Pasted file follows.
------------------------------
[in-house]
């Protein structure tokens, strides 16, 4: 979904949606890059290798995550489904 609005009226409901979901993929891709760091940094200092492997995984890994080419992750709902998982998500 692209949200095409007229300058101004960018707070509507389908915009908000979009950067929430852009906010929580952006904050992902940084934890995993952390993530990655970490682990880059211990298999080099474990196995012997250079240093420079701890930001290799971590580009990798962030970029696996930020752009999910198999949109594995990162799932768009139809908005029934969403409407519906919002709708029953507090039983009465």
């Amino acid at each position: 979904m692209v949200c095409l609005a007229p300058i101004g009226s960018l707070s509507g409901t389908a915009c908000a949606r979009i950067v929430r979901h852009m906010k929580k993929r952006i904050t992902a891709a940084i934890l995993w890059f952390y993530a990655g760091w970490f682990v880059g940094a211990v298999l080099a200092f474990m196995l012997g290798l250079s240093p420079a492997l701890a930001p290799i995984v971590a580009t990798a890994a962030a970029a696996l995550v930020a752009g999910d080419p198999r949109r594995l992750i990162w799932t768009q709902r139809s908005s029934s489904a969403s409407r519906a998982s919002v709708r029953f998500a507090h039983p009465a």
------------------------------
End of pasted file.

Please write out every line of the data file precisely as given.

[in-house]
């Protein structure tokens, strides 16, 4: 979904949606890059290798995550489904 609005009226409901979901993929891709760091940094200092492997995984890994080419992750709902998982998500 692209949200095409007229300058101004960018707070509507389908915009908000979009950067929430852009906010929580952006904050992902940084934890995993952390993530990655970490682990880059211990298999080099474990196995012997250079240093420079701890930001290799971590580009990798962030970029696996930020752009999910198999949109594995990162799932768009139809908005029934969403409407519906919002709708029953507090039983009465």
């Amino acid at each position: 979904m692209v949200c095409l609005a007229p300058i101004g009226s960018l707070s509507g409901t389908a915009c908000a949606r979009i950067v929430r979901h852009m906010k929580k993929r952006i904050t992902a891709a940084i934890l995993w890059f952390y993530a990655g760091w970490f682990v880059g940094a211990v298999l080099a200092f474990m196995l012997g290798l250079s240093p420079a492997l701890a930001p290799i995984v971590a580009t990798a890994a962030a970029a696996l995550v930020a752009g999910d080419p198999r949109r594995l992750i990162w799932t768009q709902r139809s908005s029934s489904a969403s409407r519906a998982s919002v709708r029953f998500a507090h039983p009465a």